This post first appeared on “The Postcard Chronicles“
“The Architecture of Happiness is a dazzling and generously illustrated journey through the philosophy and psychology of architecture and the indelible connection between our identities and our locations”
For the past several weeks, I’ve been slowly digesting Alain de Botton’s beautiful prose in The Architecture of Happiness. The book was made popular after making an appearance in 500 days of Summer, when Joseph Gordon-Levitt’s character decides to rededicate his passion in architecture. I picked up the book by chance, after reading another de Botton book, On Love, which was filled with thought-provoking quotes on love. This book is a combination of philosophical tibits, aesthetics theory and art history concepts, all deeply intertwined. Though I’m only half-way through, it has spurred some sporadic thoughts that I thought I’d share.
Reading about the various architectural styles and functions from around the world is a treat. It’s lovely to recognize the inconspicuous architectural details that exist around us not holds a function but may also have an impact on our feelings and lives. How often do we hear people say they need a change of surrounding when they are looking for a change in life? The answer is all the time (seriously). Sometimes, it’s because we what that feeling fresh-start feeling of being in a new place and the promises it holds for something better. Other times, being around something new brings new stimulus, making you more observant and aware of the things around you.
This connection of surroundings and well-being was felt ever more prominently during my recent visit to Tokyo. Tokyo is massive city, over-brimming with buildings, people and a busy atmosphere. To think that all these buildings were occupied by people blew my mind to pieces. The Tokyo subway system is by far one of the most complex ones I’ve ever been on, with different lines and colors densely interwoven with one another on the map. It would have been almost too overwhelming if it weren’t for how orderly and impeccably everything is running. The trains are always on time, the people always polite and not a single piece of garbage on the streets despite the lack of trashcans. Even the bills are all clean and crisp! Japan is a wonder enigma, full of interesting cultural juxtapositions and hard to grasp.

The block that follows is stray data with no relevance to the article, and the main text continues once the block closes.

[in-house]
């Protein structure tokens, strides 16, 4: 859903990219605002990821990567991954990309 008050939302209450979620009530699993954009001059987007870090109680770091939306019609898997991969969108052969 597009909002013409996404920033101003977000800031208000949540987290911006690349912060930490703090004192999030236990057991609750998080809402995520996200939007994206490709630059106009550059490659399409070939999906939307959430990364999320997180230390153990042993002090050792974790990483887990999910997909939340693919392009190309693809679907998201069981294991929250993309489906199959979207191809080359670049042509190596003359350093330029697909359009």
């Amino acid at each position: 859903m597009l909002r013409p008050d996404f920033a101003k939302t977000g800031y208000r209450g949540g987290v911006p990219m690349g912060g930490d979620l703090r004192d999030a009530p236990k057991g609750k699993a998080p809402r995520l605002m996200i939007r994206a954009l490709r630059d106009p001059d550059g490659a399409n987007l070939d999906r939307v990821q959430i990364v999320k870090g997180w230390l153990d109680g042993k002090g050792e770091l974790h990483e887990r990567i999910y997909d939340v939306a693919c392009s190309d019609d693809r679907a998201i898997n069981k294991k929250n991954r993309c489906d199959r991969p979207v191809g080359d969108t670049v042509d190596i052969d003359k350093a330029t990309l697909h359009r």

“We depend on our surroundings obliquely to embody the moods and ideas we respect and then to remind us of them. We look to our buildings to hold us, like a kind of psychological mold, to a helpful vision of ourselves.”
Being there was simultaneously exciting and overwhelming at the same time. The environment holds so many external stimulants that demands your attention, you become so wired as to try to pay attention to everything that is going on. Some individuals thrive on such bustling environments, while others cower at the very thought of living in a concrete jungle.
Having lived in so many different places, from 1st world to 3rd world, being able to find something beautiful and wonderful has been a great habit to pick up. I guess you can call it being adaptable, that just seems to mean knowing how to live in a new place. Being able to pinpoint the beauty around you can really help become content and happy. de Bottom takes note of this and wrote “beauty is a promise of happiness.” If you only see and get hold up on the negatives around, you’ll definitely be holding on to negatives thoughts.
On the flip side, our general state of well-being isn’t solely defined by our environment. The title The Architecture of Happiness suggests the ability to obtain happiness through constructing our surroundings. It’s an attractive idea, especially since being happy seems to be the underlying life quest for most. We can change and manipulate our surroundings to try to lead ourselves to feel a certain way and many times it can help. But happiness isn’t built through material, it’s generated from within us.